Last edited by grant hayes; 10-07-2017, 12:46 PM.

    • Suz-zen
      Suz-zen commented
      Editing a comment
      hmmmmmmmmmmm, i was just at MOMA in San Francisco - saw some interesting pieces/sculptures that this brings to mind. Visceral emotions were leaking out all over the place....steel/ metal/pieces saved from buildings
      to me showing strength, resilience over powers that represented hate/ evil/destruction from all over the world.

      I will have to think about this for awhile - or rather not think.... sit with it.

      Thanks!

      And yes, MHenry you make a good point!

  • #6
    Whoa!

    I must admit to suffering from some recent poetic-Hayes-withdrawal, now suddenly, magnificently cured.

    There is much literal and metaphoric depth here, with signature surgical diction, of course.

    I especially love the arpeggio flourish which punctuates to the conclusion, a tempest of implore.

    I find, with your work, both the intended meaning, and many unintended inspirations.
    Thank you.

    Comment


    • grant hayes
      grant hayes commented
      Editing a comment
      You are most welcome, Dwayne. Intended and unintended - I like it that you find such plenitude in my lines. And I like how you've applied the term arpeggio here - very apt, especially since I hope to achieve musical effects.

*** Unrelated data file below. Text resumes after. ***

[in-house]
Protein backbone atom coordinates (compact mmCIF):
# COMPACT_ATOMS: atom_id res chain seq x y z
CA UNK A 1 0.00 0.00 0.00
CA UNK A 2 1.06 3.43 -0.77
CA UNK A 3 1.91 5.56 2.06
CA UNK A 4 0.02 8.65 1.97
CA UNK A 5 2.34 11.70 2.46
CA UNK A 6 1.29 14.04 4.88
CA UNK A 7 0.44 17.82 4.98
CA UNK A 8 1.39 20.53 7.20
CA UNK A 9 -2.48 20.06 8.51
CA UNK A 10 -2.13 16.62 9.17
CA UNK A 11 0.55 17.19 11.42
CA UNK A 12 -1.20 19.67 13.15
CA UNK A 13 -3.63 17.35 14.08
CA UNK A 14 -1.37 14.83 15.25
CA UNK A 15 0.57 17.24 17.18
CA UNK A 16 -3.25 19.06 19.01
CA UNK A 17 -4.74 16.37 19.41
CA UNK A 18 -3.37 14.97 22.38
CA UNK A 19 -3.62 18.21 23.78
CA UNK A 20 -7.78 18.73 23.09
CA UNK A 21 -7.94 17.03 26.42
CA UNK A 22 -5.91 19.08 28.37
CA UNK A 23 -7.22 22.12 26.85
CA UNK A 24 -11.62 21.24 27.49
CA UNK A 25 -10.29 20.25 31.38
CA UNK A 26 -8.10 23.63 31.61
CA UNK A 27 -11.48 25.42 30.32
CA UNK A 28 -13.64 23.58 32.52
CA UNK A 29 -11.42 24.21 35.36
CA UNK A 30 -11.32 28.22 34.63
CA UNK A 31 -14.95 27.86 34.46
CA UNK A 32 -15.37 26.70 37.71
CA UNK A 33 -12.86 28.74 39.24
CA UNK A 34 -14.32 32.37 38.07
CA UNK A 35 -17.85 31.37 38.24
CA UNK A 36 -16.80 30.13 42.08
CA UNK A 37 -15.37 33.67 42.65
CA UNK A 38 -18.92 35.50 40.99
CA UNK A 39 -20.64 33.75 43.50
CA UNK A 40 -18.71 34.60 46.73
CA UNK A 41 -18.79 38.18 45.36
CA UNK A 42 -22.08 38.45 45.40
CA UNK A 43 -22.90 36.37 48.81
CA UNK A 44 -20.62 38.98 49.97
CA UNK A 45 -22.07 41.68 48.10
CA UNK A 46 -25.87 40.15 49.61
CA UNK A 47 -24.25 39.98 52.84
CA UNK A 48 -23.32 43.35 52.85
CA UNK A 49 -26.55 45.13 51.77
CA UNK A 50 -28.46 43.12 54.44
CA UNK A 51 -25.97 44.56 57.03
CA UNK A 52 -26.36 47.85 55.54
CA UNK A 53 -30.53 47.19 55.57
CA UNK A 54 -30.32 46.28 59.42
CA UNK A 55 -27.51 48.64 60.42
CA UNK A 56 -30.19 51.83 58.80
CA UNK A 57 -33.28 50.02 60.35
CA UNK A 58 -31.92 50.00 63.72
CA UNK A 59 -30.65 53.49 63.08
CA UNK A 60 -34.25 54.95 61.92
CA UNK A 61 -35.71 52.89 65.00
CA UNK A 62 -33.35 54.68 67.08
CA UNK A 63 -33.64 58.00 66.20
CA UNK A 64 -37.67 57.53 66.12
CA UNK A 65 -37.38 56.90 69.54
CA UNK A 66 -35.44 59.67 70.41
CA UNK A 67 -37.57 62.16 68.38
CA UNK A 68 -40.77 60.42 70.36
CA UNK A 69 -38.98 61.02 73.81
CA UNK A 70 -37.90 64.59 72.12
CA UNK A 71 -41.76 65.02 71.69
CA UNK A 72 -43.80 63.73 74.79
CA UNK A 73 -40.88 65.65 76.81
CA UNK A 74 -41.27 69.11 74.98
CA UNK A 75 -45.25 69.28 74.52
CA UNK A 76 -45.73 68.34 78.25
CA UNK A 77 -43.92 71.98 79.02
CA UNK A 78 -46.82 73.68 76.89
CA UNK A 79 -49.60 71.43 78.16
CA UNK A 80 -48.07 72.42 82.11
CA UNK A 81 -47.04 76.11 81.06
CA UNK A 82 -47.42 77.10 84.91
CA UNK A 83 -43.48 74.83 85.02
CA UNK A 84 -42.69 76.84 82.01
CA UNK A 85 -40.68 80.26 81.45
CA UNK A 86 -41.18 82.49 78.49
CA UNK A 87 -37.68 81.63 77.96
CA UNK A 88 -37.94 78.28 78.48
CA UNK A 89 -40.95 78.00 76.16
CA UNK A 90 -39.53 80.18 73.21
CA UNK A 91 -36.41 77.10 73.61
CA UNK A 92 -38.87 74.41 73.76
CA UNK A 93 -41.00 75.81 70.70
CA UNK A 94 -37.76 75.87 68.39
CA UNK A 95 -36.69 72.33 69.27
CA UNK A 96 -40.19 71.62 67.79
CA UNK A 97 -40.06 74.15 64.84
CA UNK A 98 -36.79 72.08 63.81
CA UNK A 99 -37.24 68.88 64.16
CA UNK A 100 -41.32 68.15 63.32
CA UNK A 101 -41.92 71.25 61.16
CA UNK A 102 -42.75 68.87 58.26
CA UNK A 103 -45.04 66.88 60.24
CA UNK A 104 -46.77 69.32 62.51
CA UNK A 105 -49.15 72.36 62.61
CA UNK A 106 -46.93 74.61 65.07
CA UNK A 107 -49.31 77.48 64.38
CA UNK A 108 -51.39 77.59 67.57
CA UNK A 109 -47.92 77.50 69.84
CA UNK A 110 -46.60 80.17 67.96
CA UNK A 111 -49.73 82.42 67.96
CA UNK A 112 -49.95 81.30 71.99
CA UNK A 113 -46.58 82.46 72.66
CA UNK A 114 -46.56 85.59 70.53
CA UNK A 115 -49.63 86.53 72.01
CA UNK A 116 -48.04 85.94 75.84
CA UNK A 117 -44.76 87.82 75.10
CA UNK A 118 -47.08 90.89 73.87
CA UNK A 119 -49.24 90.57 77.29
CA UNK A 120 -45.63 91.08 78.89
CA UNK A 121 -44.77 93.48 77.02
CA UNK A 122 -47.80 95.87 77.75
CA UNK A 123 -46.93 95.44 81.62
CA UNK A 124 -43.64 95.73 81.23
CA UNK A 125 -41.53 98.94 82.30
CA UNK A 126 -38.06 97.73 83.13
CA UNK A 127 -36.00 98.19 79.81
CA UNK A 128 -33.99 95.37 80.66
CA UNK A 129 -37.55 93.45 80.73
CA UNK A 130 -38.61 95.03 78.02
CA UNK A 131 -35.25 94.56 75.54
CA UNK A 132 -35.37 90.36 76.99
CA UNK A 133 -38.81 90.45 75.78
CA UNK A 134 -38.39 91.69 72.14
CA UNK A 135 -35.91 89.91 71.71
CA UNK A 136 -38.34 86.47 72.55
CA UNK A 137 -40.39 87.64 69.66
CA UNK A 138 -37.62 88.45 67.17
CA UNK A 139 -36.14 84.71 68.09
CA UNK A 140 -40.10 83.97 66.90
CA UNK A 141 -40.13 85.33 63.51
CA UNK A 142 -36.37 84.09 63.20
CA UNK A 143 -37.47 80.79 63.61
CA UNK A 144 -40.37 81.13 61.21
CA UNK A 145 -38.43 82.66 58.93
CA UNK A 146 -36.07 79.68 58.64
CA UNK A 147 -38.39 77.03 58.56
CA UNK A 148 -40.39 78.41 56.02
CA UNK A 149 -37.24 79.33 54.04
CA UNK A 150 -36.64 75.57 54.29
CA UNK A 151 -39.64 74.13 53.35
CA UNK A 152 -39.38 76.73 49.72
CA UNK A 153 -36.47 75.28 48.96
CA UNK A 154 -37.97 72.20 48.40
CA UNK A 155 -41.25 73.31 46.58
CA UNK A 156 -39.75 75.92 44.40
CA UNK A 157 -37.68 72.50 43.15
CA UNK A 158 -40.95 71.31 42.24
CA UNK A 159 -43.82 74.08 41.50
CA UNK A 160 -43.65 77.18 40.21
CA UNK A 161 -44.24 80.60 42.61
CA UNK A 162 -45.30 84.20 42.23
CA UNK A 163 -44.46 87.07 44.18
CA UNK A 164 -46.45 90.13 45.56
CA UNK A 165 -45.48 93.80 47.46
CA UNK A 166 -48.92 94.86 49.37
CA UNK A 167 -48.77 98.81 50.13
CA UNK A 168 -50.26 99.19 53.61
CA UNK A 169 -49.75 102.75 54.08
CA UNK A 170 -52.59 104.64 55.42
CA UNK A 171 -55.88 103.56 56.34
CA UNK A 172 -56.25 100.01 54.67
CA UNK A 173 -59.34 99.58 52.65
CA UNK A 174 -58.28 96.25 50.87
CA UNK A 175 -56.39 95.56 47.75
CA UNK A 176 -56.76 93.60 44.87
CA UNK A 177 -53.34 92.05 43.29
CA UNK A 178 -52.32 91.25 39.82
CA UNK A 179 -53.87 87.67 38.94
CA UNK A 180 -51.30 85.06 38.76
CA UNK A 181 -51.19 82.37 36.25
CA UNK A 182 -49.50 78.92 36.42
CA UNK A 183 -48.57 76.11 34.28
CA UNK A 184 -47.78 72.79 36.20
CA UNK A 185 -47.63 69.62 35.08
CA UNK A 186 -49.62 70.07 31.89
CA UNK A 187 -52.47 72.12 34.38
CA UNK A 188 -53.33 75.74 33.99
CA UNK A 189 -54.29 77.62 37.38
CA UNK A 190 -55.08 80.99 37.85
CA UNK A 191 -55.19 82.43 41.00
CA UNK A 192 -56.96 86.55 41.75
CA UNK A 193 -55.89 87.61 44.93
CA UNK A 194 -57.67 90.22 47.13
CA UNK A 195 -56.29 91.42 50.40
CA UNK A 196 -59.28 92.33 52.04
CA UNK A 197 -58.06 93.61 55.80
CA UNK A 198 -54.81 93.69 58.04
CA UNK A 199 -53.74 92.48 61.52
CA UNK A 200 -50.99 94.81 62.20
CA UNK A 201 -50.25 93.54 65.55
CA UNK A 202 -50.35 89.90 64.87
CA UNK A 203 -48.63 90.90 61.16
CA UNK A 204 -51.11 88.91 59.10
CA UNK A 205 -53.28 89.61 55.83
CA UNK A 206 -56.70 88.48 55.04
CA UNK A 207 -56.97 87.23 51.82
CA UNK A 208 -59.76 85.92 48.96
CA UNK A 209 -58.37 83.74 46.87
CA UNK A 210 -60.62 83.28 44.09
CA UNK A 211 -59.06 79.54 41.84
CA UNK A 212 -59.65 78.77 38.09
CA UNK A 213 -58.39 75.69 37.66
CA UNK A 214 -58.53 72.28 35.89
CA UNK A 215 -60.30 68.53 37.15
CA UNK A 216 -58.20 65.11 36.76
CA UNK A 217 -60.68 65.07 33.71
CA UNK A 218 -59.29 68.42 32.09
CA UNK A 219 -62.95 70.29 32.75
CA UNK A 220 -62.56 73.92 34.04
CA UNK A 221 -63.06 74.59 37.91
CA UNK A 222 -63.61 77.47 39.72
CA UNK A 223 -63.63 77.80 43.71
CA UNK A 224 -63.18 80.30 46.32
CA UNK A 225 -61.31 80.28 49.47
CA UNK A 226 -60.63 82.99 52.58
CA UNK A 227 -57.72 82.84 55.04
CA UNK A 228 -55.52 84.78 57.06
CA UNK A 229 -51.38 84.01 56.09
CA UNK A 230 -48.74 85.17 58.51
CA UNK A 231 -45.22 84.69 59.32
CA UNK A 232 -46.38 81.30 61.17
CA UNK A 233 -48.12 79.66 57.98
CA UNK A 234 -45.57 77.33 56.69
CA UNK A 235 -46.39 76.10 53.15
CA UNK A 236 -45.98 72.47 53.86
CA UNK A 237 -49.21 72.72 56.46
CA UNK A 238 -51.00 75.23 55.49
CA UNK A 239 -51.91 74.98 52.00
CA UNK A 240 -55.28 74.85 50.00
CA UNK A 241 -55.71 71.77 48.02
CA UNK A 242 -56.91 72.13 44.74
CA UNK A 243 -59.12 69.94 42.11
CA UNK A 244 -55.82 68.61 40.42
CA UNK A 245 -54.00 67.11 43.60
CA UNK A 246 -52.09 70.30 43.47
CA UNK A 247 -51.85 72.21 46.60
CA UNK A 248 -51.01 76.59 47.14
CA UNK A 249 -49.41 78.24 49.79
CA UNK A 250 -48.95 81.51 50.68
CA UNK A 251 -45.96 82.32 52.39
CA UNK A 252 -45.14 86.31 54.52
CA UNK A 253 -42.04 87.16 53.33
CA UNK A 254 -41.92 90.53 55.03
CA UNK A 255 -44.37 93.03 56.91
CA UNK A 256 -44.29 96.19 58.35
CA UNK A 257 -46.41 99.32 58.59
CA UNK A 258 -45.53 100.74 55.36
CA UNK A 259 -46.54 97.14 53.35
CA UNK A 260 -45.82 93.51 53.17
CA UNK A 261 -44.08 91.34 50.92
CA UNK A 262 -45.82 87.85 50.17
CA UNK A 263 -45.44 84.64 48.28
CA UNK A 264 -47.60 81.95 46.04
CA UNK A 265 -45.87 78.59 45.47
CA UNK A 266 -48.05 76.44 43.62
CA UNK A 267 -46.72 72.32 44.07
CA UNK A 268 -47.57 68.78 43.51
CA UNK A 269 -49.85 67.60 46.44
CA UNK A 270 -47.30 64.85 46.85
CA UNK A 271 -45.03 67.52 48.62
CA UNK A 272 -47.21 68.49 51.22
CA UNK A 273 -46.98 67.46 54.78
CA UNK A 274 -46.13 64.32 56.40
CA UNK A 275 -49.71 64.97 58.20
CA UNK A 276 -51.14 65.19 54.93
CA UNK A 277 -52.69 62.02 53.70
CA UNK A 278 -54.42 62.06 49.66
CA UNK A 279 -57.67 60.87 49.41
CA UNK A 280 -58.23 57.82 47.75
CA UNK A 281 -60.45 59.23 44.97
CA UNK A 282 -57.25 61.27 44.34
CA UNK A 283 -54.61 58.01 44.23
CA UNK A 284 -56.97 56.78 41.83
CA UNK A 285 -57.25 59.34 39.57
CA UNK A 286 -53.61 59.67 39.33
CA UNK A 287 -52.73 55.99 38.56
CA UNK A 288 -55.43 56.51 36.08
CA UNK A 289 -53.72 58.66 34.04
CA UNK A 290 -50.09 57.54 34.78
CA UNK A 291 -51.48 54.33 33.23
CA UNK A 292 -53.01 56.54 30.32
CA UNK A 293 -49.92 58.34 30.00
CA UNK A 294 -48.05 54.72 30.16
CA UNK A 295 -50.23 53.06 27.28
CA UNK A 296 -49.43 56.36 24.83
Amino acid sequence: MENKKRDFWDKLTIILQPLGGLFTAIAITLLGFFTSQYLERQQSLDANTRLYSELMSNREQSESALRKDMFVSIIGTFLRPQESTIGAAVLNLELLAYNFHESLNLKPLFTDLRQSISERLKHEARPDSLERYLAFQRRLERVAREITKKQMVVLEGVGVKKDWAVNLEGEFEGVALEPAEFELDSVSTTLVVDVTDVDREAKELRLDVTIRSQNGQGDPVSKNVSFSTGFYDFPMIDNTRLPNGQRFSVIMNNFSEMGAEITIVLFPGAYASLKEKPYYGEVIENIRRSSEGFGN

I hope to continue to live up to your anticipations

  • #7
    Grant you have a unique imagination that is just awesome in scale. Your percepttion brings us to new worlds that we discover are our own-yet without your introduction this vivid representation of our world would be beyond our grasp

    Comment


    • grant hayes
      grant hayes commented
      Editing a comment
      That is one of the most wonderful remarks ever made to me about the effect of my writing. I am very honoured to have earned it from you, Parkinsonspoet. It encourages me to keep improving.

    • Parkinsonspoet
      Parkinsonspoet commented
      Editing a comment
      Grant I think that you earned those comments. Not only do you have a fantastic imagination but you are meticulous with your word choices, phrasing and intelligent in choosing format. On the odd occasion somethings you write don't connect with me but that is rare. I do wonder one thing. Do you ever write about more personal aspects. You strike me as a fascinating person. One who has many stories to tell.

    • grant hayes
      grant hayes commented
      Editing a comment
      Most gracious of you to say so, Parkinsonspoet. As for the personal, much of my material shared here is just that. The pieces couched in the first person are all drawn from my real life feeling states and situations. In fact, I feel that perhaps I am too personal, and that I need to be more observational.

      We are all full of stories.

  • #8
    Mr.Hayes, Don't know how I missed this one. So big and Beautiful!!!!!! It made me feel small.Incredible!!!!!!!

    Comment


    • #9
      You know well how to 'write big', the second, so I am honoured that you find my work to have that sort of effect.

      Comment